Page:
This line only goes up, right?

18 Oct
18 October 2009

During the upcycle of a trend, it’s rare to see a quote from someone at the COO level that isn’t blue-sky / this-is-the-future / one-billionty-percent-growth-forecasted balloon juice.  Which is why Dean Takahashi’s VentureBeat piece last Wednesday, in which John Schappert is quoted as opining that the current “social gaming bubble” resembles the “mobile games hype” of yesteryear, warms my heart. 

(Even if, as Dean points out, Schappert’s comments could be designed to help EA achieve a better price for any companies they might want to acquire.  A little late for that to be useful if rumors like the Playfish deal turn out to be true….) 

The current hype cycle is nothing new.  At some point in early 1998, after we had released Age of Empires and started work on Age of Kings, someone floated an article from one of the gaming magazines around the Ensemble Studios offices showing that approximately every man, woman, and child on the planet was working on a RTS.  I believe the actual count was 88 announced PC RTSs. 

For some, this caused Chicken Little-level concern.  Clearly it signaled the coming of a market so crowded that anything we might do next would be buried.  Worse, a number of the games on the list had “knights and castles” screenshots or title — direct competition. 

A few years later, after we shipped Age of Kings and were watching it rack up million of sales, someone dug out that same list again and took a look.  Only around a dozen of the games that had been announced in 1997 managed to ship.  Of those, I think four (of the maybe 88) had sold anything north of “disappointing”.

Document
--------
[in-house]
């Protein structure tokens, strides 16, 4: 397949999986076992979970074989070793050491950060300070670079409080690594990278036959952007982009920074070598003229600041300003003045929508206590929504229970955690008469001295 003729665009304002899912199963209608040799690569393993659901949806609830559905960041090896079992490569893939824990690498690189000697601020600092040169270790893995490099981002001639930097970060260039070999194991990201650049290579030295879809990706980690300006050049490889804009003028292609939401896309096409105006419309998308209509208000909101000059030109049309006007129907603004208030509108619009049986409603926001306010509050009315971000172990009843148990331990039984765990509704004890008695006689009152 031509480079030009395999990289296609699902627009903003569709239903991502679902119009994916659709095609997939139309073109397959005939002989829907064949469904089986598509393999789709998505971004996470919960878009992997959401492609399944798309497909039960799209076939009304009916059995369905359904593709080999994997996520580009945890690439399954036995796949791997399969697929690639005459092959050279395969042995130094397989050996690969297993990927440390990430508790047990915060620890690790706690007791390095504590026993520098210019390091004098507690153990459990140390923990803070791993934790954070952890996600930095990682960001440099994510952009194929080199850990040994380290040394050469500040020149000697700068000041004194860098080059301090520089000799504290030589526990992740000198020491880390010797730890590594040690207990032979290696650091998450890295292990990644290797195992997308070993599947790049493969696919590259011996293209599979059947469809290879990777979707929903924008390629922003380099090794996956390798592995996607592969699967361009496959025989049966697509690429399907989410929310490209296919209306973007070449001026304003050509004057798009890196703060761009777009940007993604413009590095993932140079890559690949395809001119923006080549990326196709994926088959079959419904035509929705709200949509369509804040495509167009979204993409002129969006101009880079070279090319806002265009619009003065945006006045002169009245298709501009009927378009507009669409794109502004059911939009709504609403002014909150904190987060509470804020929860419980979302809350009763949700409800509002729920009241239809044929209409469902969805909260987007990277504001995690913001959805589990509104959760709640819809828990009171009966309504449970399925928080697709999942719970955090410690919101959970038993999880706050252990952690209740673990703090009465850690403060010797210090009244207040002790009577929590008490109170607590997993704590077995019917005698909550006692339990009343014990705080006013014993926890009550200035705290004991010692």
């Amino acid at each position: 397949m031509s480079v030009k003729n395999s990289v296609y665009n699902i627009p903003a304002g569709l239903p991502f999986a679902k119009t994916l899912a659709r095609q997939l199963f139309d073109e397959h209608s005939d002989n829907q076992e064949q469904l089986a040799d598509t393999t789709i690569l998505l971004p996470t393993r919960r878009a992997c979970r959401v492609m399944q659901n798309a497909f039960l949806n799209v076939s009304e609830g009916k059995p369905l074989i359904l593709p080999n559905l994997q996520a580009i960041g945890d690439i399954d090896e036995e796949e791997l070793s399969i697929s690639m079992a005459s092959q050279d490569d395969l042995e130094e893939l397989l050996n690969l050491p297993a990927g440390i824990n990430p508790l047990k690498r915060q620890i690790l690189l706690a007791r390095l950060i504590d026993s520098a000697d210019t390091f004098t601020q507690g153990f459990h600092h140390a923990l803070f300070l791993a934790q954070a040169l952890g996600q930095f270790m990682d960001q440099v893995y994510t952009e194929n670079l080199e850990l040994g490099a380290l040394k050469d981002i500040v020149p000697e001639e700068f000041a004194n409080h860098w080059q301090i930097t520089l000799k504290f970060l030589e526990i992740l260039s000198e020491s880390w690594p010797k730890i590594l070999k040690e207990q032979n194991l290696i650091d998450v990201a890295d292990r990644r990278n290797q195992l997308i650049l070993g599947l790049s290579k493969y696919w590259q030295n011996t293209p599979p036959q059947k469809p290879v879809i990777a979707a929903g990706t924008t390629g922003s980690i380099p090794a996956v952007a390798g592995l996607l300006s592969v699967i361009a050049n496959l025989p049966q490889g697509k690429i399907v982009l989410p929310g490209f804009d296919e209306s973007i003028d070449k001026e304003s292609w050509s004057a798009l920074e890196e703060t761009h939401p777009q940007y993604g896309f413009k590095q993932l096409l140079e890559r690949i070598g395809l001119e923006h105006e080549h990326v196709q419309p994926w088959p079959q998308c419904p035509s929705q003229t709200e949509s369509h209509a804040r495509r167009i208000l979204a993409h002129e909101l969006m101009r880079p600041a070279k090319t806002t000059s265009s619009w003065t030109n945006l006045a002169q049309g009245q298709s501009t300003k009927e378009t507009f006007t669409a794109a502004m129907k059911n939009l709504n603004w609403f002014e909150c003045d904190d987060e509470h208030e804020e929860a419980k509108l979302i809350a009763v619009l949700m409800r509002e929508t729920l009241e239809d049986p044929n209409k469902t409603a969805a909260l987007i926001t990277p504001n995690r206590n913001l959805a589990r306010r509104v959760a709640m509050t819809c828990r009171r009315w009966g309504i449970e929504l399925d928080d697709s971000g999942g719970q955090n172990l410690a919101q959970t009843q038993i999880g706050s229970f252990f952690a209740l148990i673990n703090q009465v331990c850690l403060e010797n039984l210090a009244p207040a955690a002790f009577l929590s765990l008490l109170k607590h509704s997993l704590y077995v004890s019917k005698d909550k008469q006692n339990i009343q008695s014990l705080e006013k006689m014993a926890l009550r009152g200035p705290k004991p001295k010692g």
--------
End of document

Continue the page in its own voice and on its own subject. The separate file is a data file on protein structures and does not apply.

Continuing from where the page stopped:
This trend has been repeating since this business was invented.  In ’97 it was RTSs.  Shortly before that it had been FPSs.  In ’99 the “list of 88” was MMOs.  In 2000, it seemed like every dev I knew was shifting to console work.  By 2002,  if you walked into game conference talk at random there was a 90% chance that it was about how to make money on cellphone games.  iPhone apps were the new “future of gaming” around 2007.  2009 saw FaceBook / “social gaming” take off as the trend. 

The business has been dominated by the bandwagon for most of its existence.  The chief market forces are the publishers and the publishers are public companies. Expansion is what makes stock prices rise, hence an attraction for every trend that surfaces.  Publishers provide the cash, hence when they become enamored with a particular direction, a large chunk of the development community gets steered down that path. 

This isn’t unusual and it isn’t a problem in many other industries — every car company on the planet decided to make a SUV not long ago, for example.  But the games business has a singular, Eye of Sauron style approach that blots out anything that isn’t the current focus.  If we were the auto industry, we would discontinue all other models so that we could “get into the SUV game”.

 It’s not a particularly healthy or (when tallied fully) productive model, as is illustrated by the “list of 88″ that can be drafted for any trend — we hear a lot about the success and profitability of the four who do well, not so much about the 84 who do little more than incinerate VC.

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